Mearsheimer goes on to say that “this approach to international politics rests on the belief that institutions are a key means of promoting world peace.” (Mearsheimer 1994) International organizations have no particular national affiliations, their work is based completely around the desire to end suffering and to prevent (as much as possible) armed conflict. As the UN is currently attempting to do in the Ukraine. Continuing on “In particular, Western policymakers claim that the institutions that served the West well before the Soviet Union collapsed must be reshaped to encompass Eastern Europe as well. There is no reason according to Secretary of State Warren Christopher, why out institutions or our aspirations should stop at {the} old frontiers of the Cold War.” (Mearsheimer 1994) This is as much of a crystal ball as we are going to get in international relations. Instead of attempting to create new international organizations, organizations that have been established (and have proven effective in preventing war between the former great super powers) should be turned to once again and allow the latitude to function to prevent and/or end violent conflict.

Baylis presents an additional area in which international diplomacy has changed since the end of the Cold War, but still continue to have an impact given the events occurring in the Ukraine. For example “an important dimension of globalization has been the establishment of worldwide regimes rule-governed activity within the international system.” (Baylis, Smith, and Owens 2011, p 296) In a nutshell, regimes have rules and regulations that are meant to establish base lines of behavior that member-states will engage in. Given this definition the Regime of the Ukraine which is attempting to form a closer partnership with the EU is finding itself in conflict with the Russian regime that is seeking to maintain control over the Ukraine putting the entire issue center stage of international organizations as how to control this conflict.

According to the Realist theory of international relations “states in the international system fear each other. They regard each other with suspicion and they worry that way might be in the offing” (Mearsheimer 1994) This tie into the concept of the regime. As it is human nature for nations to fear one another rules and regulations need to be put in place that specifically to identify what actions nations will engage in and to (hopefully) prevent armed conflict between nations. Also, in the international system “states in the international system aim to maximize their relative power position over other states. The reason is simple, the greater the military advantage one state has over other states the more secure it is.” (Mearsheimer 1994) The idea behind this is that stronger states will have the ability to enforce its will (militarily) on weaker states, within the concept of the regime and international organizations rules will be in place to prevent stronger nations from forcing its will onto weaker states. As the events in the Ukraine have shown, regardless of the ability of international organizations to reform international structure. The fact is that at times, stronger states will still attempt to enforce their will on weaker states.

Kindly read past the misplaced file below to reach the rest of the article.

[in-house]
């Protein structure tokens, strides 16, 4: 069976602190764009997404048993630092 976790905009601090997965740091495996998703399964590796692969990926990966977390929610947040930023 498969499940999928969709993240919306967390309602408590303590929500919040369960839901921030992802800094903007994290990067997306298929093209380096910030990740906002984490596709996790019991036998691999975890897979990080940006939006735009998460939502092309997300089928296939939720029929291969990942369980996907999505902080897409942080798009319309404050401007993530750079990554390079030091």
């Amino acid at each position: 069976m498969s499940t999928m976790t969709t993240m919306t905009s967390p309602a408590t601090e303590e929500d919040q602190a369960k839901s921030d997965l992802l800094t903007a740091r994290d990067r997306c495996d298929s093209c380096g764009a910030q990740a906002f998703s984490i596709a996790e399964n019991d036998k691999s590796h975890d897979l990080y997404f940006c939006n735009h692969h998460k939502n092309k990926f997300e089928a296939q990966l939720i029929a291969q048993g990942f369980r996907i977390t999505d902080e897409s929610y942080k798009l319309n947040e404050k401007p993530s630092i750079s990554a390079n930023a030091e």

The question of how to handle the crisis in the Ukraine comes from the following “collective security directly confronts the issue of how to prevent war. The theory starts with the assumption that force will continue to matter in world politics, and that states will have to guard against potential aggressors.” (Mearsheimer 1994) Here we have it, the more things change, and the more things stay the same. The end of the Cold War has altered the balance of international power, however it does appear that Russia is attempting to make a power play against the Ukraine that shows that Russia is once again attempt to assert power. This will continue to be the case, as far as the nation moves away from armed conflict, the potential of armed conflict will continue to be to hover over international relations. The events in the Ukraine have shown this. NO matter how much change has occurred politically and how much globalization has caused a feeling of interconnectedness among the international community, the threat of conflict remains.

Reference List:

Areddy, James T. "U.S. Seen Losing to China as World Leader." The Wall Street Journal. http://online.wsj.com/news/articles/SB10001424127887324263404578611623402415576 (accessed March 7, 2014).

Baylis, John, Steve Smith, and Patricia Owens. The globalization of world politics: an introduction to international relations. 5th ed. New York: Oxford University Press, 2011.

Gumuchian, Marie-Louise, Ben Wedeman, and Ian Lee. "Ukraine mobilizes troops after Russia's 'declaration of war'." CNN. http://www.cnn.com/2014/03/02/world/europe/ukraine-politics/ (accessed March 5, 2014).

Mearsheimer, John J. 1994. "The false promise of international institutions." International Security 19, no. 3: 5. International Security & Counter Terrorism Reference Center, EBSCOhost (accessed March 7, 2014).

UN. "Ukraine 'a country on edge,' says UN deputy chief, urging dialogue among all parties." UN News Center. http://www.un.org/apps/news/story.asp?NewsID=47292&Cr=ukraine&Cr1= (accessed March 7, 2014).

"Why is Ukraine in turmoil?." BBC News. http://www.bbc.com/news/world-europe-25182823 (accessed March 7, 2014).